26. 26. Methodology • Pattern Language Development • See “Hints” (next slide) • Develop “Framing” at the same time • Motivation & Purpose • Vision • Audience • Documentation, how to use, adding new patterns • Form • Online and/or book and/or cards and/or game .... • Use • Anticipate while developing; preview and co-design with potential users
  27. 27. • Gain basic understanding of patterns and pattern languages • Agree on fields of patterns (for example, title, opening or closing graphics, context, problem, solution, links, evidence, diagram, references, etc.) • Brainstorm individually and collectively about pattern names & ideas • Share pattern names and ideas before moving forward with writing • Agree on tasks and process timeline • Agree on style, word limits, etc. • Agree on roles (rights & responsibilities) and who will assume them. Decision-making and reviewing very important. HINTS for easy group assembly
  28. 28. 1  Civic Intelligence 3  The Good Life 8  Social Responsibility 9  Matrifocal Orientation 10  Collective Decision- Making 11  Memory and Responsibility 14  Demystification and Reenchantment 17  Education and Values 19  Transforming Institutions 20  Teaching to Transgress 29  Indicators  30  Public Agenda 33  Opportunity Spaces 34  Strategic Capacity 35  Media Literacy 36  Participatory Design 44  Design Stance 45  Open Action and Research Network 47  Meaningful Maps 50  Conversational Support Across Boundaries 61  Community Networks 78  Grassroots Public Policy Development 82  Wholesome Design for Wicked Problems 83  Voices of the Unheard 85  Civic Capabilities 86  Strategic Frame 87  Value Sensitive Design 88  Future Design 89  Experimental School 91  Citizen Journalism 94  Mirror Institutions 122  Community Inquiry 128  Power Research 134  Activist Road Trip 135  Follow The Money 136  Retreat and Reflection Suitable Patterns for “Subclassing” These are patterns from the LiberatingVoices pattern language which can be readily adopted by other pattern languages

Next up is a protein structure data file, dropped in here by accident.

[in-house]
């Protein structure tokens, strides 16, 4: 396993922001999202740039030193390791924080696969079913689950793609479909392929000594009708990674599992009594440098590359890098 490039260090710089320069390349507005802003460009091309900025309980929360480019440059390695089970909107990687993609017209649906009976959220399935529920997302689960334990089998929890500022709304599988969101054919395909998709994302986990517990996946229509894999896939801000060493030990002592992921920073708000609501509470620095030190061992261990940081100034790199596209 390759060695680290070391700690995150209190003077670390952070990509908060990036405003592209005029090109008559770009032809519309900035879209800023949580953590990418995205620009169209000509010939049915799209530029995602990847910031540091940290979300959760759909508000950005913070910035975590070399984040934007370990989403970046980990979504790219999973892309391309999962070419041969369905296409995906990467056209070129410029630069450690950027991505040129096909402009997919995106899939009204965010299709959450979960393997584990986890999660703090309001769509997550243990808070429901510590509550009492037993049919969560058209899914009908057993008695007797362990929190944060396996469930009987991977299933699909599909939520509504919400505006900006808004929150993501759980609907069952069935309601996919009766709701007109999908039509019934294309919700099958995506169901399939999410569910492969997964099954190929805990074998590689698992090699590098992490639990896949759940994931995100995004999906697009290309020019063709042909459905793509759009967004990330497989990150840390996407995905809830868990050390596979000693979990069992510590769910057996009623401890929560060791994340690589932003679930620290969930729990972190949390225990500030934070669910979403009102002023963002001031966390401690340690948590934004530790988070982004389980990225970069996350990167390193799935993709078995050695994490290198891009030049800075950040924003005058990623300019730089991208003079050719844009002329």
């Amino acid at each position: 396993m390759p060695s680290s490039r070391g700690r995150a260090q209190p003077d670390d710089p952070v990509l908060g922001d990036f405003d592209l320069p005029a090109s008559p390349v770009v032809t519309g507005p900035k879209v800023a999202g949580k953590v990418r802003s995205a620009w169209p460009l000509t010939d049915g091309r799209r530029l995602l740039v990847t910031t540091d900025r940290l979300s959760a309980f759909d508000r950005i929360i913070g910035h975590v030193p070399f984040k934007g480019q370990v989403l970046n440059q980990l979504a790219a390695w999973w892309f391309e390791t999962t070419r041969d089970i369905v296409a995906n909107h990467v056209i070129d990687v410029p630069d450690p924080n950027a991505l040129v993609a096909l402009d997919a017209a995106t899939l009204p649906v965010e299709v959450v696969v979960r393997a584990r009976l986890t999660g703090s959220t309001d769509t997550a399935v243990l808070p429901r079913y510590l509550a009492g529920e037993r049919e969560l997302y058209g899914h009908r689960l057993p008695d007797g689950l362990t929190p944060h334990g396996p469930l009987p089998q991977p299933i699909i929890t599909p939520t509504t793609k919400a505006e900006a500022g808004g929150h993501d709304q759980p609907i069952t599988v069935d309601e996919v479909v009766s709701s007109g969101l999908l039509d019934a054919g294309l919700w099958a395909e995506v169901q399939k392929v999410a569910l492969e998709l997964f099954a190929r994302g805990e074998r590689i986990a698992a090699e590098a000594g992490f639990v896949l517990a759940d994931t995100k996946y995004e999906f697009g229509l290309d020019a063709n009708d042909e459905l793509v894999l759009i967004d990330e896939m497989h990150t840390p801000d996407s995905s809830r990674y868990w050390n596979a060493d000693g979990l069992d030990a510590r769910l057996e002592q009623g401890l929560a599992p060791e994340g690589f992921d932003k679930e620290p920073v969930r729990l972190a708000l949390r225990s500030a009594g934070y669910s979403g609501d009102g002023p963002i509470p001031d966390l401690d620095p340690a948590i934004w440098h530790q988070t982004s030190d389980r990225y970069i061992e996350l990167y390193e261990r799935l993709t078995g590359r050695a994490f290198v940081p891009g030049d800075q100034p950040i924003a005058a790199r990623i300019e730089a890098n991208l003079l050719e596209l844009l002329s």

29. 29. Conclusions & Observations • Pattern languages are well suited in terms of structure and intent for group knowledge construction. • And participants learn by doing! • Methodologies for use is still challenging.
  30. 30. Thanks for listening! Questions or comments? Please feel free to contact me any time. douglas schuler